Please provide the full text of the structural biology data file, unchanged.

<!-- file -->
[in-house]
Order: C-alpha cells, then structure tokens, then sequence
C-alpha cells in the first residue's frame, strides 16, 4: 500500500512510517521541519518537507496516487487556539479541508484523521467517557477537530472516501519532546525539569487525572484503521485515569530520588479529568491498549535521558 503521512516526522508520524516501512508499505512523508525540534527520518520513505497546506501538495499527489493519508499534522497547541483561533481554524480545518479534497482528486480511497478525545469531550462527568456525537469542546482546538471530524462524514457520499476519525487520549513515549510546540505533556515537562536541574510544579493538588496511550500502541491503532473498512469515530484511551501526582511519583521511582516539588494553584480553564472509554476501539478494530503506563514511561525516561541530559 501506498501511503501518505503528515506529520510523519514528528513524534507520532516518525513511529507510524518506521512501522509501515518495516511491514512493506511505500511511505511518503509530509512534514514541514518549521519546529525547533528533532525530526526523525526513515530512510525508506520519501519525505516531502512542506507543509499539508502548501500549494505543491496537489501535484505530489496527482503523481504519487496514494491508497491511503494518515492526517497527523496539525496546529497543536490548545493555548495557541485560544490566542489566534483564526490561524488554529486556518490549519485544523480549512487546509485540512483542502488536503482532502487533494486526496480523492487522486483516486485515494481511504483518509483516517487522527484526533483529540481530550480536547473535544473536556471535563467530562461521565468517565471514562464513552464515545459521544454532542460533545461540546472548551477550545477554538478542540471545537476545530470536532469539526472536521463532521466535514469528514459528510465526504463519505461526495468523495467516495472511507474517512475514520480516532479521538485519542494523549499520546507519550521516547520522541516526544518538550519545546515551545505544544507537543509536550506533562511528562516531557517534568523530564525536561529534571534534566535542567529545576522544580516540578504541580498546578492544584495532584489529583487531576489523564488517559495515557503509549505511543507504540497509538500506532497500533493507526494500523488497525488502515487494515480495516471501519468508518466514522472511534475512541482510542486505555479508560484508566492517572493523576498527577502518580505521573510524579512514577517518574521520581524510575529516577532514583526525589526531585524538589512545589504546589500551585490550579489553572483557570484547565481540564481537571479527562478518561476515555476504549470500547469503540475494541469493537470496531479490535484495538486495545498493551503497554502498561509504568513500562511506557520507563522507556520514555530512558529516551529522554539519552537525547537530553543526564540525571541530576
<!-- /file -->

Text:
[in-house]
Order: C-alpha cells, then structure tokens, then sequence
C-alpha cells in the first residue's frame, strides 16, 4: 500500500512510517521541519518537507496516487487556539479541508484523521467517557477537530472516501519532546525539569487525572484503521485515569530520588479529568491498549535521558 503521512516526522508520524516501512508499505512523508525540534527520518520513505497546506501538495499527489493519508499534522497547541483561533481554524480545518479534497482528486480511497478525545469531550462527568456525537469542546482546538471530524462524514457520499476519525487520549513515549510546540505533556515537562536541574510544579493538588496511550500502541491503532473498512469515530484511551501526582511519583521511582516539588494553584480553564472509554476501539478494530503506563514511561525516561541530559 501506498501511503501518505503528515506529520510523519514528528513524534507520532516518525513511529507510524518506521512501522509501515518495516511491514512493506511505500511511505511518503509530509512534514514541514518549521519546529525547533528533532525530526526523525526513515530512510525508506520519501519525505516531502512542506507543509499539508502548501500549494505543491496537489501535484505530489496527482503523481504519487496514494491508497491511503494518515492526517497527523496539525496546529497543536490548545493555548495557541485560544490566542489566534483564526490561524488554529486556518490549519485544523480549512487546509485540512483542502488536503482532502487533494486526496480523492487522486483516486485515494481511504483518509483516517487522527484526533483529540481530550480536547473535544473536556471535563467530562461521565468517565471514562464513552464515545459521544454532542460533545461540546472548551477550545477554538478542540471545537476545530470536532469539526472536521463532521466535514469528514459528510465526504463519505461526495468523495467516495472511507474517512475514520480516532479521538485519542494523549499520546507519550521516547520522541516526544518538550519545546515551545505544544507537543509536550506533562511528562516531557517534568523530564525536561529534571534534566535542567529545576522544580516540578504541580498546578492544584495532584489529583487531576489523564488517559495515557503509549505511543507504540497509538500506532497500533493507526494500523488497525488502515487494515480495516471501519468508518466514522472511534475512541482510542486505555479508560484508566492517572493523576498527577502518580505521573510524579512514577517518574521520581524510575529516577532514583526525589526531585524538589512545589504546589500551585490550579489553572483557570484547565481540564481537571479527562478518561476515555476504549470500547469503540475494541469493537470496531479490535484495538486495545498493551503497554502498561509504568513500562511506557520507563522507556520514555530512558529516551529522554539519552537525547537530553543526564540525571541530576